In fairness, it’s really only 8 lines of code, but @krisrice is a fan of comments.

Here’s the setup:

I have a query I want to run, where I can dump out a BLOB column in my table to separate files. And I need to automate this.

A customer, in not so many words, more or less

Using the SCRIPT command in SQLcl

SQLcl will let you run whatever SQL or PL/SQL you want. And it has quite a few commands that help you, like DDL and INFO.

But, it ALSO has a mechanism where you can call out to the Nashorn engine in Java to execute things written in JavaScript (or jython or about 20 other dialects).

Kris has quite a few examples up on his blog and gisthub, but I couldn’t find one that did this particular task. I asked him, he pasted it to me, and now I share it with YOU.

Grab this text, and save it as a .SQL file

// issue the SQL
var binds = {}
var  ret = util.executeReturnList('select id,file_name,content from media',binds);
// loop the results
FOR (i = 0; i < ret.length; i++) {
  // debug IS nice
  ctx.write( ret[i].ID  + "\t" + ret[i].FILE_NAME+ "\n");
  // GET the BLOB stream
  var blobStream =  ret[i].CONTENT.getBinaryStream(1);
  // GET the path/file handle TO WRITE TO
  var path = java.nio.file.FileSystems.getDefault().getPath(ret[i].FILE_NAME);
  // dump the file stream TO the file

Now, this SQL script won’t run in SQL*Plus. And if you look at it, it’s really js…but the first line is the SCRIPT command in SQLcl, what follows is a chunk of code, and at the end it says ‘run this script’ and on WINDOWS, give me a directory listing.

The Query is hard-coded on line #5. It assumes you have a filename and a BLOB that you can access.

The file name the blob column names can be changed in the query, but then you’ll ALSO need to change the CONTENT and FILE_NAME attributes for the ret[i] array mentioned on lines 10, 13, & 16.

Once you have your query settled, you’re ready to run the script. Simply @script.sql in SQLcl.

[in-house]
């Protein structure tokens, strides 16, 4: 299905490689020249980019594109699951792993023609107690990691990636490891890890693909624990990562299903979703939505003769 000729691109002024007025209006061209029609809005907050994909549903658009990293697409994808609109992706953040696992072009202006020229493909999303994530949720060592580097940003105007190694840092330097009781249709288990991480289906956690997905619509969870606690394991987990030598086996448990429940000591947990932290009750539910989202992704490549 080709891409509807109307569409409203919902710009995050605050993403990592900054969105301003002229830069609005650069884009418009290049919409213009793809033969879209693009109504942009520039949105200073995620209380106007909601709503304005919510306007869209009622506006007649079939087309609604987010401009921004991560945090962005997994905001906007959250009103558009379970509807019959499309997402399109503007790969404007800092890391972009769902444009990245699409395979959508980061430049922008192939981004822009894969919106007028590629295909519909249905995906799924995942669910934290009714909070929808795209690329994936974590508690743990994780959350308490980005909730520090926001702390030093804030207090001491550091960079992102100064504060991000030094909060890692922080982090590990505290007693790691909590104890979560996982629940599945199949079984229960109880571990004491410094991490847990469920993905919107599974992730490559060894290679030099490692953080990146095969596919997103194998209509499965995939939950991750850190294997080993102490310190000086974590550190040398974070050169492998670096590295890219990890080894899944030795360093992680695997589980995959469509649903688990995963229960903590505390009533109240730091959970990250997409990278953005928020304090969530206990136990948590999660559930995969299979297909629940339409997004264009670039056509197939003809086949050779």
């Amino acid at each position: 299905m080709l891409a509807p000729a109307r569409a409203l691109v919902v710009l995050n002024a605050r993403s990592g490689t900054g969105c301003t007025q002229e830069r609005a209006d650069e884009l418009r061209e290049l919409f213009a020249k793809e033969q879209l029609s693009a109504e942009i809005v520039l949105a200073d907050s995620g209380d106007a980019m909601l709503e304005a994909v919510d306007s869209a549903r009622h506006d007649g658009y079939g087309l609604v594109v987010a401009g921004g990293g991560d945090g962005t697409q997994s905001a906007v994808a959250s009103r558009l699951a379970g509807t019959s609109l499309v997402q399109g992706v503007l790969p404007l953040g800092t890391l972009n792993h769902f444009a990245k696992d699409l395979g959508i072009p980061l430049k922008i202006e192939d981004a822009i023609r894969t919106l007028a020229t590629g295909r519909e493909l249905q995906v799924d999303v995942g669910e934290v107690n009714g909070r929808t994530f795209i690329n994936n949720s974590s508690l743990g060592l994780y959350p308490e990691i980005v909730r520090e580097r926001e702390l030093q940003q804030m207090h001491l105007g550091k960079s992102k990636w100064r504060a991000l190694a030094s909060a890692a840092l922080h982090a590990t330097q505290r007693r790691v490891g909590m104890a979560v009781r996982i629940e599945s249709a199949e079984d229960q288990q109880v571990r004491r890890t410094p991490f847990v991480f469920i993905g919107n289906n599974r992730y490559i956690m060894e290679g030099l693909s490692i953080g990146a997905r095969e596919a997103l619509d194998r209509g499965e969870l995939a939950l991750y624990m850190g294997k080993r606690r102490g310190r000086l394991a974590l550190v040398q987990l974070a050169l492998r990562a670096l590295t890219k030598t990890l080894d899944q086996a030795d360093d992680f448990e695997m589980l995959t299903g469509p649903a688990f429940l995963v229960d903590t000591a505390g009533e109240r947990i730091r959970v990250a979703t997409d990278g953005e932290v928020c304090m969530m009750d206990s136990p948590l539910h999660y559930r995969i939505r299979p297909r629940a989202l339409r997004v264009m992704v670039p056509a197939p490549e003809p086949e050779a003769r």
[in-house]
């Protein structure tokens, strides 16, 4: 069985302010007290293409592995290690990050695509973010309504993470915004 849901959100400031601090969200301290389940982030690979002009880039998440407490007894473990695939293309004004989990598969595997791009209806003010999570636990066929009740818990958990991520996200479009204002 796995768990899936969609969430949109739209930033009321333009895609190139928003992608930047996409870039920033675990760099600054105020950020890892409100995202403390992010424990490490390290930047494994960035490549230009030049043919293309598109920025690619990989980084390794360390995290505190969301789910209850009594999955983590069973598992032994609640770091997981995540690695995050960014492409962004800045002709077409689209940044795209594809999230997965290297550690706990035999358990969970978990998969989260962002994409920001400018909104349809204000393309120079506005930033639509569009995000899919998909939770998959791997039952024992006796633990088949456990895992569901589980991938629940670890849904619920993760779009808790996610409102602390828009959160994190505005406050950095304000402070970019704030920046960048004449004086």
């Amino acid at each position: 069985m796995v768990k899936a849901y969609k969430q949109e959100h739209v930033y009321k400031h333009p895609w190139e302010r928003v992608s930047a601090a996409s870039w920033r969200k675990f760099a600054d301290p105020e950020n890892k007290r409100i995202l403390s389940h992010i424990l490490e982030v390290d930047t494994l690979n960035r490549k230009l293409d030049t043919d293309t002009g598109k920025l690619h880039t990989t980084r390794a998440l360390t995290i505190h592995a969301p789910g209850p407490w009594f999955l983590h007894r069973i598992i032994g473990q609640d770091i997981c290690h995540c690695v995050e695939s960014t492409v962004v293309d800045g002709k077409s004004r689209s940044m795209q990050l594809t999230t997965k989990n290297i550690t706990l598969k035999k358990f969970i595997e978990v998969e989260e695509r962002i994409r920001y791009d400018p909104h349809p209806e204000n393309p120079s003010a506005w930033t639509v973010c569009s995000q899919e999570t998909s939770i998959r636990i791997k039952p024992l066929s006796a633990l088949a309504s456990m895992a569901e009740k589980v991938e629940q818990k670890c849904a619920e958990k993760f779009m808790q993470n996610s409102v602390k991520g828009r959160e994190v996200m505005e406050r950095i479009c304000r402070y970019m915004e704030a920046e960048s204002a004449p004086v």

It will print to screen a listing of the files as it’s writing out the same files to the current working directory. At the end, it issues the DIR command to show you the actual files.


And if I browse to that directory, I can see my files came out, A-OK!

You can almost have SQLcl do ANYTHING

Load a directory of files as BLOBs, check.

Building an Excel worksheet, check.


I'm a Distinguished Product Manager at Oracle. My mission is to help you and your company be more efficient with our database tools.


  1. Is this the best way to dump out all BLOBs from a database into plain text? I’ve searched Google, AskTom, MOS, and cannot find a simple way to export BLOB columns to ASCII/raw text that are ~300KB in size each.

    Any advice is greatly appreciated!

    • Storing 300KB files as BLOBs in the database to begin with is a debatable design choice…external storage via BFILES or EXTERNAL TABLES might do better, but I don’t know your use case.

      I don’t know of an ‘easy’ route for you. You might just want to write some Java code to do it. But how many records/files are we talking about?

  2. Changing FOR to lowercase worked for me too. It eliminated the syntax error. Could it be a operating-system-specific issue? Whether SQLcl’s Java VM is on a case-sensitive system (Linux, MacOS) or a case-insensitive system (Windows) ?

  3. Ketan Kothari Reply

    I think the error is FOR needs to be in lower case for. That fixes the issue. I also have a new requirement. The blob I am retrieving is compressed using zlib and I have a sample java code to uncompress it. Hoever I am not able to figure out how to convert to scripting syntax.

    I need to invoke inflater class and some how pass the blobstream as Bytes

    My Java Code is

    ResultSet rs =
    ” WHERE IBTRANSACTIONID = ‘” + pub_trans_id + “‘)\n” +
    String id = “”;
    while ( {
    // if(!id.equals(rs.getString(“IBTRANSACTIONID”))) {
    id = rs.getString(“IBTRANSACTIONID”);
    String segment = rs.getInt(“IB_SEGMENTINDEX”) + “-” +
    rs.getInt(“SEGMENTNO”) + “-” +
    Inflater inflater = new Inflater();
    byte[] result = new byte[rs.getInt(“UNCOMPMIMEDATALEN”)];
    int length = inflater.inflate(result);
    String result1 = new String(result, 0, length, “UTF-8”);
    result1 = result1.replace(“UTF-16″,”UTF-8”);

  4. Not sure what I’m doing wrong Jeff. I’m getting this error in the script:

    javax.script.ScriptException: :7:10 Expected , but found ;
    FOR (i = 0; i < ret.length; i++) {
    ^ in at line number 7 at column number 10
    at jdk.nashorn.api.scripting.NashornScriptEngine.throwAsScriptException(

    The only change I made was the query and the column names in the “ret” list.
    This was with a well used install of SQLcl on MacOS.

    • Ketan Kothari

      Please fix your original script and change FOR to for. Otherwise it shows syntax error. I need to know the syntax of how to change the variable blobStream to bytes so that I can pass it to inflater class inflate method which accepts the input in bytes. Not sure if Kris rice can help.

    • i pasted in the exact code i used for the scenario, FOR is working for me…Kris can help, ping him at @krisrice on twitter

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